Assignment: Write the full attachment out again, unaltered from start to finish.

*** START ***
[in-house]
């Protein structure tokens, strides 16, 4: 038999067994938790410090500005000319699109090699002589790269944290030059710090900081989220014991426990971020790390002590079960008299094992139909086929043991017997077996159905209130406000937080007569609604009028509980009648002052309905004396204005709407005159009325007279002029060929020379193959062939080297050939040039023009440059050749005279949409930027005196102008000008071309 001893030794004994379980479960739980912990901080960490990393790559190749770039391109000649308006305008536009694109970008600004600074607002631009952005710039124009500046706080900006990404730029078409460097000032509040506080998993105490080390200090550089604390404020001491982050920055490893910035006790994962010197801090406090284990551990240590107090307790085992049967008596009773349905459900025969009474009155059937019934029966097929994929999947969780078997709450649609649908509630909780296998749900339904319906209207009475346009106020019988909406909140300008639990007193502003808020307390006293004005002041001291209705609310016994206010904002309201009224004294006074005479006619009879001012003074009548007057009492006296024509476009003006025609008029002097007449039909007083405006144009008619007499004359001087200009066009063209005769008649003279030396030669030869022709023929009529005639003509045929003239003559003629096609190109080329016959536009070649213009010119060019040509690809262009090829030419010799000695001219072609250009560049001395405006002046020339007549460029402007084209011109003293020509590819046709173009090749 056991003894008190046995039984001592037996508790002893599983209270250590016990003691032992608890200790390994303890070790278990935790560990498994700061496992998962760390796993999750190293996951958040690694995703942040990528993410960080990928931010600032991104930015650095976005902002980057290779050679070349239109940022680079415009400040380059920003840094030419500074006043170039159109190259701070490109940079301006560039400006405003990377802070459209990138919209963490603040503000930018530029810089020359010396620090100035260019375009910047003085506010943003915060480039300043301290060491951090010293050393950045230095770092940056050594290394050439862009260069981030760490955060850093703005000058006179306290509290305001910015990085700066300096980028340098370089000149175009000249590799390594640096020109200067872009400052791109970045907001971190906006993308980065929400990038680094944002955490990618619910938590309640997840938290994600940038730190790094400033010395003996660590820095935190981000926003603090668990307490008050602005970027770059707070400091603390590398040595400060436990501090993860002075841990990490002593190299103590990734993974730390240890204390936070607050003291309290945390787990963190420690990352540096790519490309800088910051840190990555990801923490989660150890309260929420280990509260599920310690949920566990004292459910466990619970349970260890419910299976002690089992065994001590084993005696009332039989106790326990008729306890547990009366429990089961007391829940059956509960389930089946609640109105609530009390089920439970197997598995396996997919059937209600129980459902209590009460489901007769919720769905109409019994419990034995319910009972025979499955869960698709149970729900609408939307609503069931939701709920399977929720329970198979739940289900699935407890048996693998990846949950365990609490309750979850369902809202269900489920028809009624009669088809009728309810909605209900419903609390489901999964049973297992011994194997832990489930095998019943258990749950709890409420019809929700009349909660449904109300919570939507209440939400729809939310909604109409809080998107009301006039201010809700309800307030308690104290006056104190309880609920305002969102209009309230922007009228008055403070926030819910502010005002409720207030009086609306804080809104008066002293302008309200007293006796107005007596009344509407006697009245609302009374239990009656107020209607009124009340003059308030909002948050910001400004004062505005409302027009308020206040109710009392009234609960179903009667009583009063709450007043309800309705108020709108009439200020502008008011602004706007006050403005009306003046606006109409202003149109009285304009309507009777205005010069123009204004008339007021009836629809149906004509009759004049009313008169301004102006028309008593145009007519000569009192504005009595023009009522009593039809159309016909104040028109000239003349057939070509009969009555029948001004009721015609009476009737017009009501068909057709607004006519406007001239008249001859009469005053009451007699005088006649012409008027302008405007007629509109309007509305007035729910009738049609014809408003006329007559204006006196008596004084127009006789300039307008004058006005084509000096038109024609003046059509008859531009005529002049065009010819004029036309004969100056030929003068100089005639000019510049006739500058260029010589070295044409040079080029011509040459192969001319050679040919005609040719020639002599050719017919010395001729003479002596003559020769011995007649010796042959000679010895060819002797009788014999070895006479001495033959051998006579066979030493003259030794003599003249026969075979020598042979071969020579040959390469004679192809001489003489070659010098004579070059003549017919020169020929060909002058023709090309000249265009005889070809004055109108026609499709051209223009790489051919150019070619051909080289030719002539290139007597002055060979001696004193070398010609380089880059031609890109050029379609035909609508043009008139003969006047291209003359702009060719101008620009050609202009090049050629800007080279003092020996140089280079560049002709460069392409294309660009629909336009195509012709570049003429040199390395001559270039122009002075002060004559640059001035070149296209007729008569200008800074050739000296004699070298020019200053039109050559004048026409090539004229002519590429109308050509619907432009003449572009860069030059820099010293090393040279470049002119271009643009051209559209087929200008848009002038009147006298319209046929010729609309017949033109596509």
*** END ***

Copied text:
[in-house]
């Protein structure tokens, strides 16, 4: 038999067994938790410090500005000319699109090699002589790269944290030059710090900081989220014991426990971020790390002590079960008299094992139909086929043991017997077996159905209130406000937080007569609604009028509980009648002052309905004396204005709407005159009325007279002029060929020379193959062939080297050939040039023009440059050749005279949409930027005196102008000008071309 001893030794004994379980479960739980912990901080960490990393790559190749770039391109000649308006305008536009694109970008600004600074607002631009952005710039124009500046706080900006990404730029078409460097000032509040506080998993105490080390200090550089604390404020001491982050920055490893910035006790994962010197801090406090284990551990240590107090307790085992049967008596009773349905459900025969009474009155059937019934029966097929994929999947969780078997709450649609649908509630909780296998749900339904319906209207009475346009106020019988909406909140300008639990007193502003808020307390006293004005002041001291209705609310016994206010904002309201009224004294006074005479006619009879001012003074009548007057009492006296024509476009003006025609008029002097007449039909007083405006144009008619007499004359001087200009066009063209005769008649003279030396030669030869022709023929009529005639003509045929003239003559003629096609190109080329016959536009070649213009010119060019040509690809262009090829030419010799000695001219072609250009560049001395405006002046020339007549460029402007084209011109003293020509590819046709173009090749 056991003894008190046995039984001592037996508790002893599983209270250590016990003691032992608890200790390994303890070790278990935790560990498994700061496992998962760390796993999750190293996951958040690694995703942040990528993410960080990928931010600032991104930015650095976005902002980057290779050679070349239109940022680079415009400040380059920003840094030419500074006043170039159109190259701070490109940079301006560039400006405003990377802070459209990138919209963490603040503000930018530029810089020359010396620090100035260019375009910047003085506010943003915060480039300043301290060491951090010293050393950045230095770092940056050594290394050439862009260069981030760490955060850093703005000058006179306290509290305001910015990085700066300096980028340098370089000149175009000249590799390594640096020109200067872009400052791109970045907001971190906006993308980065929400990038680094944002955490990618619910938590309640997840938290994600940038730190790094400033010395003996660590820095935190981000926003603090668990307490008050602005970027770059707070400091603390590398040595400060436990501090993860002075841990990490002593190299103590990734993974730390240890204390936070607050003291309290945390787990963190420690990352540096790519490309800088910051840190990555990801923490989660150890309260929420280990509260599920310690949920566990004292459910466990619970349970260890419910299976002690089992065994001590084993005696009332039989106790326990008729306890547990009366429990089961007391829940059956509960389930089946609640109105609530009390089920439970197997598995396996997919059937209600129980459902209590009460489901007769919720769905109409019994419990034995319910009972025979499955869960698709149970729900609408939307609503069931939701709920399977929720329970198979739940289900699935407890048996693998990846949950365990609490309750979850369902809202269900489920028809009624009669088809009728309810909605209900419903609390489901999964049973297992011994194997832990489930095998019943258990749950709890409420019809929700009349909660449904109300919570939507209440939400729809939310909604109409809080998107009301006039201010809700309800307030308690104290006056104190309880609920305002969102209009309230922007009228008055403070926030819910502010005002409720207030009086609306804080809104008066002293302008309200007293006796107005007596009344509407006697009245609302009374239990009656107020209607009124009340003059308030909002948050910001400004004062505005409302027009308020206040109710009392009234609960179903009667009583009063709450007043309800309705108020709108009439200020502008008011602004706007006050403005009306003046606006109409202003149109009285304009309507009777205005010069123009204004008339007021009836629809149906004509009759004049009313008169301004102006028309008593145009007519000569009192504005009595023009009522009593039809159309016909104040028109000239003349057939070509009969009555029948001004009721015609009476009737017009009501068909057709607004006519406007001239008249001859009469005053009451007699005088006649012409008027302008405007007629509109309007509305007035729910009738049609014809408003006329007559204006006196008596004084127009006789300039307008004058006005084509000096038109024609003046059509008859531009005529002049065009010819004029036309004969100056030929003068100089005639000019510049006739500058260029010589070295044409040079080029011509040459192969001319050679040919005609040719020639002599050719017919010395001729003479002596003559020769011995007649010796042959000679010895060819002797009788014999070895006479001495033959051998006579066979030493003259030794003599003249026969075979020598042979071969020579040959390469004679192809001489003489070659010098004579070059003549017919020169020929060909002058023709090309000249265009005889070809004055109108026609499709051209223009790489051919150019070619051909080289030719002539290139007597002055060979001696004193070398010609380089880059031609890109050029379609035909609508043009008139003969006047291209003359702009060719101008620009050609202009090049050629800007080279003092020996140089280079560049002709460069392409294309660009629909336009195509012709570049003429040199390395001559270039122009002075002060004559640059001035070149296209007729008569200008800074050739000296004699070298020019200053039109050559004048026409090539004229002519590429109308050509619907432009003449572009860069030059820099010293090393040279470049002119271009643009051209559209087929200008848009002038009147006298319209046929010729609309017949033109596509």